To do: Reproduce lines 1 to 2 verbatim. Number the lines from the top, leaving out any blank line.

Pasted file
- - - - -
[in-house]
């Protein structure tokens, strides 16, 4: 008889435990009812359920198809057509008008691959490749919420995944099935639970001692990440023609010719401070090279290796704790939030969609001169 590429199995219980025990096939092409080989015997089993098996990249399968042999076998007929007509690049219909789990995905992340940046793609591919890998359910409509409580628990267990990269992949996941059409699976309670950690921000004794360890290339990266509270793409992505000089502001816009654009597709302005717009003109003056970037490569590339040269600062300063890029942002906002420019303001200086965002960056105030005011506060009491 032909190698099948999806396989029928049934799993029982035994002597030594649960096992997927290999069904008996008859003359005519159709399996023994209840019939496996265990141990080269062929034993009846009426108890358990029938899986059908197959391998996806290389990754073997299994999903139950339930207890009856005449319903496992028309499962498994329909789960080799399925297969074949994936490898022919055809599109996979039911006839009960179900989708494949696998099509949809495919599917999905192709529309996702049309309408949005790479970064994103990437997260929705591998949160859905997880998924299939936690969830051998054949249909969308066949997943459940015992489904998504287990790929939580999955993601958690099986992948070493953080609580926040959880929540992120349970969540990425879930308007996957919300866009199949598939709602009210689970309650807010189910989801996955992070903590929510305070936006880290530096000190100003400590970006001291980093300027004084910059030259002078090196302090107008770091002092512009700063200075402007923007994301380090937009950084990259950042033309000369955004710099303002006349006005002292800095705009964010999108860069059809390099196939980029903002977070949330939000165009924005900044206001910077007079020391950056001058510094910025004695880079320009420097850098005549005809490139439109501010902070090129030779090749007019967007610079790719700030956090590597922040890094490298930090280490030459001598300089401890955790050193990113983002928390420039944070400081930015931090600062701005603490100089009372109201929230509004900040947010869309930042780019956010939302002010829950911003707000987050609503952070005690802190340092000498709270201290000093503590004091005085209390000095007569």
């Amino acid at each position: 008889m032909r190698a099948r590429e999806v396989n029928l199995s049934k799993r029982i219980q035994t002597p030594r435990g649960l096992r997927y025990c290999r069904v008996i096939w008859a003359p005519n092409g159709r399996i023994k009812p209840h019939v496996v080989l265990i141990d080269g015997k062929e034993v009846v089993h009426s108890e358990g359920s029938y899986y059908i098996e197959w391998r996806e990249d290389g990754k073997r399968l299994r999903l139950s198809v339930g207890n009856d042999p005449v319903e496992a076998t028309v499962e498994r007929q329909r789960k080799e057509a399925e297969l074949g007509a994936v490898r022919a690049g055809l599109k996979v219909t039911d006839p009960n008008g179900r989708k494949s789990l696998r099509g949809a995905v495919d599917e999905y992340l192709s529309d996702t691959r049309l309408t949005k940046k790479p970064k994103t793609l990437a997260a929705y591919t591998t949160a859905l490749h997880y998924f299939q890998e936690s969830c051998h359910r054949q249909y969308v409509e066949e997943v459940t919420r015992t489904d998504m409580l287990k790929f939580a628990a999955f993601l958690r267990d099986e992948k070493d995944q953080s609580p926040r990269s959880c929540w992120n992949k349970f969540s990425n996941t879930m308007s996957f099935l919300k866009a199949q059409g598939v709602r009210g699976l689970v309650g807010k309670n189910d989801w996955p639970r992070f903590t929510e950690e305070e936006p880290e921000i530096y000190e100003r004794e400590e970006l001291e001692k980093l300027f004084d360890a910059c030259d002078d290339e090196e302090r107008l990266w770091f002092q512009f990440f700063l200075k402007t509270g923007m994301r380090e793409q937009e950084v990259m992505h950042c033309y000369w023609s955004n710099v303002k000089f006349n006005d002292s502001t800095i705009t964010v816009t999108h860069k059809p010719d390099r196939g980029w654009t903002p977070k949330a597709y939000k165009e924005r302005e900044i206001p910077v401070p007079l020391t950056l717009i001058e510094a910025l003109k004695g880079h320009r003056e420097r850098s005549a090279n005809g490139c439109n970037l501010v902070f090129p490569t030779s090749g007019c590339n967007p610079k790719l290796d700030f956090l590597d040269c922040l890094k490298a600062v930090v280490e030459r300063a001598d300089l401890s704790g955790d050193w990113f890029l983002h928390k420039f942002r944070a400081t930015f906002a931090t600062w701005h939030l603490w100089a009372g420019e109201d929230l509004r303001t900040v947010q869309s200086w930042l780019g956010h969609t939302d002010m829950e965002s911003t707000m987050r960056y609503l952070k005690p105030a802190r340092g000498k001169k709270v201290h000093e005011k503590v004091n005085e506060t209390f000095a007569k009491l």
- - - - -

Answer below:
[in-house]
């Protein structure tokens, strides 16, 4: 008889435990009812359920198809057509008008691959490749919420995944099935639970001692990440023609010719401070090279290796704790939030969609001169 590429199995219980025990096939092409080989015997089993098996990249399968042999076998007929007509690049219909789990995905992340940046793609591919890998359910409509409580628990267990990269992949996941059409699976309670950690921000004794360890290339990266509270793409992505000089502001816009654009597709302005717009003109003056970037490569590339040269600062300063890029942002906002420019303001200086965002960056105030005011506060009491 032909190698099948999806396989029928049934799993029982035994002597030594649960096992997927290999069904008996008859003359005519159709399996023994209840019939496996265990141990080269062929034993009846009426108890358990029938899986059908197959391998996806290389990754073997299994999903139950339930207890009856005449319903496992028309499962498994329909789960080799399925297969074949994936490898022919055809599109996979039911006839009960179900989708494949696998099509949809495919599917999905192709529309996702049309309408949005790479970064994103990437997260929705591998949160859905997880998924299939936690969830051998054949249909969308066949997943459940015992489904998504287990790929939580999955993601958690099986992948070493953080609580926040959880929540992120349970969540990425879930308007996957919300866009199949598939709602009210689970309650807010189910989801996955992070903590929510305070936006880290530096000190100003400590970006001291980093300027004084910059030259002078090196302090107008770091002092512009700063200075402007923007994301380090937009950084990259950042033309000369955004710099303002006349006005002292800095705009964010999108860069059809390099196939980029903002977070949330939000165009924005900044206001910077007079020391950056001058510094910025004695880079320009420097850098005549005809490139439109501010902070090129030779090749007019967007610079790719700030956090590597922040890094490298930090280490030459001598300089401890955790050193990113983002928390420039944070400081930015931090600062701005603490100089009372109201929230509004900040947010869309930042780019956010939302002010829950911003707000987050609503952070005690802190340092000498709270201290000093503590004091005085209390000095007569």